While support for same-sex marriage has grown over the last few months, the opposition also jumped by the same percentage, in large part because of growing Republican resistance, according to the latest NBC/WSJ poll.
Don’t celebrate marriage equality just yet. A new NBC News/Wall Street Journal poll finds the issue may have gained just as many enemies as it has friends.
While support for same-sex marriage grew from 51% in December to 53% four months later, the April poll also revealed that opposition jumped by the same percentage–from 40% to 42%–in large part because of growing Republican resistance: 66% of GOPers said they were against gay marriage, up three points from December.
In the weeks following the Supreme Court’s hearing on two gay marriage cases, the poll also found that a large majority of Americans believe the federal government–not the states–should dictate marriage laws: 56% said there should be a federal standard defining marriage, while only 38% said the question should be left up to the states. Additionally, a majority of Americans–63%–said they believe the federal government should recognize gay marriages performed in states that have already made it legal.
A large majority of Americans believes the federal government should dictate marriage laws, not the states.
The intersection of states rights with same-sex marriage was at the core of two Supreme Court cases heard at the end of last month: one challenged Proposition 8, California’s ban on same-sex marriage; and the other challenged the Defense of Marriage Act (DOMA), a 1996 law that bars federal recognition of same-sex marriages. At issue in the case of Prop 8, which was enacted by voter referendum in 2008, is whether states have the constitutional right to ban gay marriages, or if as President Obama said last month, “there’s no good reason” to discriminate against same-sex couples, “a class that deserves heightened scrutiny.” In the case of DOMA, the central question is whether the federal government tramples on states’ rights by not recognizing same-sex marriages in states where voters have made them legal.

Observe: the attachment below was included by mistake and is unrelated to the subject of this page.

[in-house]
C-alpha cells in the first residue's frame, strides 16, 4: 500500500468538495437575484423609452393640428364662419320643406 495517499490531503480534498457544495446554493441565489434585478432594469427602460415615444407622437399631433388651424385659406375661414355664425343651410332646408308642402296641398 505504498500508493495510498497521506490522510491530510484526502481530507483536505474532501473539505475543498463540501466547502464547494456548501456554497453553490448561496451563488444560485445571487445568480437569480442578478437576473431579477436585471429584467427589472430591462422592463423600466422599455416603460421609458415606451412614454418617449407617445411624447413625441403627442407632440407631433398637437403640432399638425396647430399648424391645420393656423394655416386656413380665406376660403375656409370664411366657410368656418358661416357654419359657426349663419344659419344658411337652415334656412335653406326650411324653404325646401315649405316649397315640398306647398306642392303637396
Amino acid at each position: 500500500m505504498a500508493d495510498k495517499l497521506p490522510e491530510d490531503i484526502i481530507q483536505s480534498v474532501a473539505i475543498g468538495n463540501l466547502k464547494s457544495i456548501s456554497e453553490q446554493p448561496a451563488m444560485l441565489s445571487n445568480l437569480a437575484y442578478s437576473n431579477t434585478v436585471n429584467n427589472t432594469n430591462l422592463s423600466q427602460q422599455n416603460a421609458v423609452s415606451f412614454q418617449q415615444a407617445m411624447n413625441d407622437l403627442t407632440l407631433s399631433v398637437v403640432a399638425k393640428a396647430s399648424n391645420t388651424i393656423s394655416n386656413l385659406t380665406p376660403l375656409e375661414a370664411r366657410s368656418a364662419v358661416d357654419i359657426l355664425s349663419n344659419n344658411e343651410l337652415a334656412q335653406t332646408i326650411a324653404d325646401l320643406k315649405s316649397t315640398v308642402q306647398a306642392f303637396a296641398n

Decisions on both cases are expected in June. And while DOMA may be doomed, analysts have suggested that it is unlikely that the court will issue a broad ruling striking down all state bans on gay marriage. Such a ruling could energize the opposition, which (as the NBC/WSJ poll points out) is already on the rise.
Other interesting findings from the poll reflect cultural changes in the way society views gay people. Of those polled, 79% said they personally know or work with someone who is gay, and 53% said they knew a gay couple in a long-term relationship. And more Americans believe that people are born gay, not that they choose to be gay: 50% said gay people are born that way–up from 41% in 1998–while only 31% said individuals choose to be gay–down from 38% fifteen years ago. Not surprisingly, most of the people who support same-sex marriage believe people are born gay, while a majority of those who oppose it believe being gay is a choice.
The poll also showed that as the country moves toward embracing tolerance as a top goal for society, GOP voters are headed in the opposite direction.
The NBC/WSJ poll was conducted among 1,000 adults from April 5-8, and it has an overall margin of error of plus-minus 3.1 percentage points
Tune into Hardball Friday at 5 and 7 p.m. ET. We’ll discuss the poll’s findings and the GOP civil war over gay marriage with Joe Conason, editor-in-chief of Nationalmemo.com.